Both have been spayed and got on well together before.
The best thing to do is to have a chat about this with your vet first of all to eliminate any medical problems, such as those that could cause pain which can make a rabbit feel aggressive. It's also important to remember that although behaviour is influenced by hormones, getting a rabbit neutered may not totally eliminate a particular way of acting. For example, if your rabbit is trying to 'be the boss' in the group, this can cause aggression. In addition, nesting behaviour may be linked to this type of behaviour. There are lots of tips about how to help rabbits get on together - your vet or nurse will be able to give you plenty of advice about this.
My dog is 14 and always been healthy, but he seems to have a problem with his eye. It looks like it's rolled up and I can see the muscle but only part of his iris. It's very upsetting although he doesn't seem to be in pain. What would you advise?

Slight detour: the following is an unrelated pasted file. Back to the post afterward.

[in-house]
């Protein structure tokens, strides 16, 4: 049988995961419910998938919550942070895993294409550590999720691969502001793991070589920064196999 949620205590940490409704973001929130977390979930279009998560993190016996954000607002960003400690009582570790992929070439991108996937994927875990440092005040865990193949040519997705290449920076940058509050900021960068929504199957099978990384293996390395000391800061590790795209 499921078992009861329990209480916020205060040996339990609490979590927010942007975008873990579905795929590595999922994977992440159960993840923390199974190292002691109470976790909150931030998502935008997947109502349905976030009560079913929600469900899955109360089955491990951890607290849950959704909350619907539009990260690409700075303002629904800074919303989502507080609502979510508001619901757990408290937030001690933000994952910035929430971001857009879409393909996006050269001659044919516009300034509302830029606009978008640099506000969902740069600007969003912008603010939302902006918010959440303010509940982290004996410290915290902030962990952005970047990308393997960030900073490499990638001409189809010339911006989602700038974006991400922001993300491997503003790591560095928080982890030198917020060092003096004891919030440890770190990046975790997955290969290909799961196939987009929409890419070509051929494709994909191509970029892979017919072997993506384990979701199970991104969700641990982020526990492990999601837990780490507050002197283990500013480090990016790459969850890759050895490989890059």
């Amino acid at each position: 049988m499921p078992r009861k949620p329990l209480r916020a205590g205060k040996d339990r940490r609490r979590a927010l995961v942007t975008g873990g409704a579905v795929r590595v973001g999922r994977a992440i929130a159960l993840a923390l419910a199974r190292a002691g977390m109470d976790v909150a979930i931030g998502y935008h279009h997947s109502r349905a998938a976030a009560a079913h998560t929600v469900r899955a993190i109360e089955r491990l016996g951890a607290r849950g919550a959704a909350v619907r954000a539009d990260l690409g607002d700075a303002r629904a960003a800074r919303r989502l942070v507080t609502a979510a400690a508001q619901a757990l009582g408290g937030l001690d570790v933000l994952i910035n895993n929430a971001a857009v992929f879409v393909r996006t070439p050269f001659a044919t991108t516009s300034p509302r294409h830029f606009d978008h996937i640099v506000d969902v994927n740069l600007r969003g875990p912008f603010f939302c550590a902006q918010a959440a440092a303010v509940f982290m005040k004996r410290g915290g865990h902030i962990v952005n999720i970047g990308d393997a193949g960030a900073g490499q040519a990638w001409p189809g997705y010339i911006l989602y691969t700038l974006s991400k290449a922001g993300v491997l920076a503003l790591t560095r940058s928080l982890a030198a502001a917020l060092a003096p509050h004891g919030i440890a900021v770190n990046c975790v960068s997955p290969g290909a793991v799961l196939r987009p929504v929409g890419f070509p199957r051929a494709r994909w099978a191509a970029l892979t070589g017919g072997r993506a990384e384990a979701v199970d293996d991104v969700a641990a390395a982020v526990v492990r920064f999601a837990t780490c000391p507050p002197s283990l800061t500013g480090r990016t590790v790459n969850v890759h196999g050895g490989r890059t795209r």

It could be that you are seeing your dog's third eyelid rather than your dog's eye rolling up. This eyelid can sometimes become prominent if there is something stuck in a dog's eye, an irritation or an infection. In addition, 'cherry eye' is where the third eyelid becomes swollen through no obvious reason. In older dogs this condition can sometimes be caused by a tumour, so it is important that you get your dog checked out by your vet.
Cat is sick
My young cat seems to be perfectly healthy, but she often brings her food back up after eating. Why is this?
IF you have a look at what your cat is bringing up that can often help decide what is causing this. For example, a very healthy cat can bring up hair quite regularly as a result of their grooming. This is quite normal. However, it can be caused by more serious problems like something stuck in the intestines or eating something that was contaminated. The best thing to do is to call your vet and discuss the condition with them. It's useful to keep a diary of when your cat is being sick.